The pain point of Mobile Recharging that our customer segment sought a solution for will be targeted by our product. Customers identified that Sangria’s Imports and Exports within Holcomb was the primary method of mobile recharging utilised by our customer segment. However, it costs $10 for a single phone charge which lasts 3 days. Our mobile recharging ports at the Communal Solar Station, will alleviate this pain point by enhancing productivity whilst decreasing mobile recharge costs.

Our solution is reliable, and easy to use. From our research, reliability of alternative energy solutions was a major pain point. Customers expressed frustration regarding the safety of Candles, and the usability of existing solar products. Whilst pico solar products have existed in Amisen for the past couple of years, our research identified that locals found them difficult to use and lacked understanding of how to best utilise them as a product. Our solution seeks to target the issue of reliability, by providing a centralised solar recharge station that does not require individuals to maintain.


Lean Phase: Channels


The energy team in Amisen is using various channels to distribute a solution to energy reliability in Jumtha and Vengara. The main distribution channel which has been utilised is business to customer interactions, including face-to-face meetings with Village Chiefs and blast texts sent to all relevant mobile numbers.


Village Chiefs:

Village Chiefs are a viable channel to reach our customer segment of low affluence members of Jumtha and Vengara villages. Whilst also functioning as a customer segment within themselves for our product, Village Chiefs operate as an invaluable channel as they facilitate creation of a level of trust between us and our customer segment. Distribution through Village Chiefs enhances the legitimacy of the Energy team within the local community. Through conducting our Village Chief Channel experiment, we were able to ascertain that Village Chiefs can provide us access to qualified leads that were more likely to close on the sale. The texts in this experiment to the Village Chief provided us with (x) EOIs, giving us a conversion rate of (x). Further, Village Chiefs provide us a direct outreach into the local community, facilitating the opportunity to access a large, qualified portion of our customer segment.


Mobile Phones - SMS Blasting:

In September 2016 a study concluded that over 96% of Amisenians own their own phone, furthering that of the total surveyed, 99% were reachable through some sort of phone. The energy team is aiming to utilise these text blasts to collect EOI’s and establish communications with both future and existing customers. Blast texts will be an efficient and effective way of ensuring we have strong communications with our customers. Through this connection, we are able to maintain relationships as well as continue relevant contact with consumers when we are out of country.


Face-to-face Interviews:

In Amisen, building strong relationships between local communities and Project Everest is an extremely effective way to try reaching the full potential of a project. With this build up of relationships and understandings, trust is also built and as a result, makes face-to-face interviews a suitable channel. This channel will increase the network and scalability of our product through referral and recommendations. These referrals are only possible due to the strong relationship which was initially built through these interviews.


Other channels which could be explored include; surveys, phone calls and posters.


Lean Phase: Key Metrics

The metrics we collect should indicate the progress and current positioning of our project within the local communities we are engaging with (Jumtha and Vengara). These metrics should determine ways to use our channels to reach more customers and increase revenue. These metrics will also indicate the long term sustainability of of our business model.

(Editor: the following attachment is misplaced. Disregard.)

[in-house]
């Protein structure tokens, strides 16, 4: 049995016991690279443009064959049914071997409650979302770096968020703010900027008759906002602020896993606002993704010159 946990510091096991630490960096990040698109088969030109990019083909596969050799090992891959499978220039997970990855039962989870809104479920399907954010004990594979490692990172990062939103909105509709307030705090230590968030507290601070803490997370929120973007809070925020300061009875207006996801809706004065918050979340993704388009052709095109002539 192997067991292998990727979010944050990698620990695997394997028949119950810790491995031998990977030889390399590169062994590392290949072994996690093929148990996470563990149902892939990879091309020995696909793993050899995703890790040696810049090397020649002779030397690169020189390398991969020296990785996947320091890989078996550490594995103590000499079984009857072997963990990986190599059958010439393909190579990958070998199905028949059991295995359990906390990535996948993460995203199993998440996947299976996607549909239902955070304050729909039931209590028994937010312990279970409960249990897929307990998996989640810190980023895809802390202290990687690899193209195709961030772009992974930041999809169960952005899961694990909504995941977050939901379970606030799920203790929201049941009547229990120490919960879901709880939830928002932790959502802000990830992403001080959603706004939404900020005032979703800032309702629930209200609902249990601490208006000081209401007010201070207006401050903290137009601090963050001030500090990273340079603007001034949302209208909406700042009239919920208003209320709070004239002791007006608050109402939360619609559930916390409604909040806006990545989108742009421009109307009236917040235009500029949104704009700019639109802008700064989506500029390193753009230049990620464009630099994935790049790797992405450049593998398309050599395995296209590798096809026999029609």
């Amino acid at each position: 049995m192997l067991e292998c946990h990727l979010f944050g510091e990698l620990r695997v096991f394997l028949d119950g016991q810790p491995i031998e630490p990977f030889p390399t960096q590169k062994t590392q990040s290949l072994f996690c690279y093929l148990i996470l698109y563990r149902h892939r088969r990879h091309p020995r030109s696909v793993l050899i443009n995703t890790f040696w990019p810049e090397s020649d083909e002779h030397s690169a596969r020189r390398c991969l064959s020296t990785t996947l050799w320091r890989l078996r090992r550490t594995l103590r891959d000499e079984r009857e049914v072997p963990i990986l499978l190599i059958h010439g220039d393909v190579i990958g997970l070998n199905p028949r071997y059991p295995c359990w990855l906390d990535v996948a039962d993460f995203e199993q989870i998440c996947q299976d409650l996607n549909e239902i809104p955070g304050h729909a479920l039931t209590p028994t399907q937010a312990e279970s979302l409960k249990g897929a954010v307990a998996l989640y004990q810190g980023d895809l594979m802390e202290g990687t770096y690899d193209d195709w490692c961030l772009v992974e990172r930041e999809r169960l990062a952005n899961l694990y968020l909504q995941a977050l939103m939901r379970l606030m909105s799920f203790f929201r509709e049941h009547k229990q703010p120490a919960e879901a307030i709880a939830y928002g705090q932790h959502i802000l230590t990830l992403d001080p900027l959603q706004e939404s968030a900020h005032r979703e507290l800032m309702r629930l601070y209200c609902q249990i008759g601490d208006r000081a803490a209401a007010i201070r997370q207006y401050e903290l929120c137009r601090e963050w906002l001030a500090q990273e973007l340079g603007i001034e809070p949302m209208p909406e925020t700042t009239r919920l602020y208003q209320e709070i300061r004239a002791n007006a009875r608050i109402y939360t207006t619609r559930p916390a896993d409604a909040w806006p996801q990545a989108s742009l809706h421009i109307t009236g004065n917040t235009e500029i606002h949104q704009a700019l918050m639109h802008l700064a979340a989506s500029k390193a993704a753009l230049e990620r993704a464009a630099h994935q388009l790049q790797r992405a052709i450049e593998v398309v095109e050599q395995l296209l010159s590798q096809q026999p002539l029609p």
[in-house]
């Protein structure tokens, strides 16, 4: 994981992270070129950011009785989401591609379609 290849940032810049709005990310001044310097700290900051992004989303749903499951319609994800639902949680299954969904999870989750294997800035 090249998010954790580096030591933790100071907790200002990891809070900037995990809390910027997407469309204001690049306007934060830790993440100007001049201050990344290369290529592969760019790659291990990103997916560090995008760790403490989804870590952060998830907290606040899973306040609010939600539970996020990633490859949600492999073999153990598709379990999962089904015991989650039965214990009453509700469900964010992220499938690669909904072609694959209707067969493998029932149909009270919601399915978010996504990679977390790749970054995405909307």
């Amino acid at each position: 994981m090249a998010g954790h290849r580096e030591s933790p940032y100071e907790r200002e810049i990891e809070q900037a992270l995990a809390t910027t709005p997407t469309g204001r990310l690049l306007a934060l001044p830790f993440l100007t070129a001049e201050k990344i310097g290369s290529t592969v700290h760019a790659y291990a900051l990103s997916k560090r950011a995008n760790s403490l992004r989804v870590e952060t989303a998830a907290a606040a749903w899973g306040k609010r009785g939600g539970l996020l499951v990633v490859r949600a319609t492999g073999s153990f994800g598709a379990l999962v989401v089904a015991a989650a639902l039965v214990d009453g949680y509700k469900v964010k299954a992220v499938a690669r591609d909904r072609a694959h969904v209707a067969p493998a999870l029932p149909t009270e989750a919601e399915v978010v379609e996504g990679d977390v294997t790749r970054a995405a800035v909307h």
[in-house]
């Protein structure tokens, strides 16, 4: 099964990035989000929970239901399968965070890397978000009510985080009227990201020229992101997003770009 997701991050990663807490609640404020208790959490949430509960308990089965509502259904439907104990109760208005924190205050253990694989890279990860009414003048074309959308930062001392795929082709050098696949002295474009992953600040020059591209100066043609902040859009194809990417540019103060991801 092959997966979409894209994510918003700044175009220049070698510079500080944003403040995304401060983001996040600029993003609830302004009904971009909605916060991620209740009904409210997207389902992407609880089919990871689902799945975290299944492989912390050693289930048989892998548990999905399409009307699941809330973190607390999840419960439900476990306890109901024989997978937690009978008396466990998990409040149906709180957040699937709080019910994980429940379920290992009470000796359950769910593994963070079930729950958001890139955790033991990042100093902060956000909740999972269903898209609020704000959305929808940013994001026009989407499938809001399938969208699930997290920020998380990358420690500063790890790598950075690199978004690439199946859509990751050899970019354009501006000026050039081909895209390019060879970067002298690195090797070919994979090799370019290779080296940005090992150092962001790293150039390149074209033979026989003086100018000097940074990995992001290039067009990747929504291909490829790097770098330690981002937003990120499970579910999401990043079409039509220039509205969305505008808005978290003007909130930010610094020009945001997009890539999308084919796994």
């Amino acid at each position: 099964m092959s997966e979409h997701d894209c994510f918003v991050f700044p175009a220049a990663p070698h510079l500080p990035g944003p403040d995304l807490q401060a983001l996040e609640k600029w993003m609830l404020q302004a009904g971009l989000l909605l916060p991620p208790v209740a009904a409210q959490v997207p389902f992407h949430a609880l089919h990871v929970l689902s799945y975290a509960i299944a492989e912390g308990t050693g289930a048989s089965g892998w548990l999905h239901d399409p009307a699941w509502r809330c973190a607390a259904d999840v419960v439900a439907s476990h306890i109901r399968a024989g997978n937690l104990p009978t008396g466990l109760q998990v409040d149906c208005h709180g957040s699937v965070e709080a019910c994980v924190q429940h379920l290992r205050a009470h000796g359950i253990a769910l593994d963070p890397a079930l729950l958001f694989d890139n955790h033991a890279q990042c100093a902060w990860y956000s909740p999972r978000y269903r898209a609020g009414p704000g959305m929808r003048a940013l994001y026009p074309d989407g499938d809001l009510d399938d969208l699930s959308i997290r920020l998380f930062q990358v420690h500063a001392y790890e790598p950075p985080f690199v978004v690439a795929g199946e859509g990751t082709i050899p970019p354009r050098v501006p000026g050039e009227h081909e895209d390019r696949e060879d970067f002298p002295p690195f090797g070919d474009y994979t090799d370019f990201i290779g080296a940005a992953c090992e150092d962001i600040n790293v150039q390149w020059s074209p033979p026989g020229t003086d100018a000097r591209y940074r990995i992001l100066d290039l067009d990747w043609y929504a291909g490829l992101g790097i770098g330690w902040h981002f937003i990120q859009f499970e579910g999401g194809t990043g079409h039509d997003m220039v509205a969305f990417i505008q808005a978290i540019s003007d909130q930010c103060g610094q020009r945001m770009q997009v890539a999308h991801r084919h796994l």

The metrics we will be collecting are:

  • Annual no. of early adopters (est. 390 p.a)
  • Annual Revenue (est. $1,000,000 in 3 years)
  • Lifetime customer value (est. $984 in 2 years)
  • % of customers who have opted out of project


Lean Phase: Cost and Revenue


Cost structure: 

The cost structure segment of the lean phase identifies all costs associated with the product. These costs come over a range of differing times and conditions.

The costs can be separated into two types of cost fixed costs and variable costs.


 Fixed costs

  • Price of Solar Panel - $2000
  • Price of Battery Packs - $8 per battery pack
  • Warehouse Rent $400 per month

Startup Costs

  • Registration and Licence - $1000
  • Legals  - $1500
  • Accounting - $1500
  • Technology MVP - $7000
  • Launch marketing - $1000


Variable costs

  • Costs of employment - Hermann On Call costs - $200 per month
  • Ongoing R&D - R&D costs back in Australia - $2000 per month
  • Marketing - $2000 per month


Revenue streams:

Outline: The Energy Team has a revenue stream through our subscription based access to our ‘Communal Solar Panel System’, and upfront costs from customers purchasing the rechargeable battery pack and light bulbs.

Background: The Energy Team is currently seeking additional systems of obtaining revenue to enhance efficiency and scalability of our product.


Upfront Sales:

Revenue will be sourced from the upfront sales of the rechargeable torch and battery pack. This will cost the customer $10 upfront. This represents a cost effective solution for the customer, and is representative of a viable pricing point for this customer segment.


Subscription Plan:

The subscription based plan for access to our ‘Communal Solar Panel System’ costs the customer $40 per month. Customers have the option to pay either monthly at $40 a month or weekly at $10 a month. Customers will receive a reminder text message the day that their payment is due. This payment entitles access to our ‘Communal Solar Panel System’. The price of the system is set at this point to cover maintenance costs of the unit, and other ongoing costs including costs of employment for Herman, rent and pricing to import battery packs and solar panels.


Individual Investment:

The Energy Team has each invested $10,000, generating $50,000 worth of initial revenue. The revenue acquired from our personal investment is set to cover start up costs, including acquisition of initial products and services.

edited on 28th April 2019, 06:04 by Madeleine Laws

Fiona Aaron 10 months ago

Status labels added: Customer Segment, Problem, Channels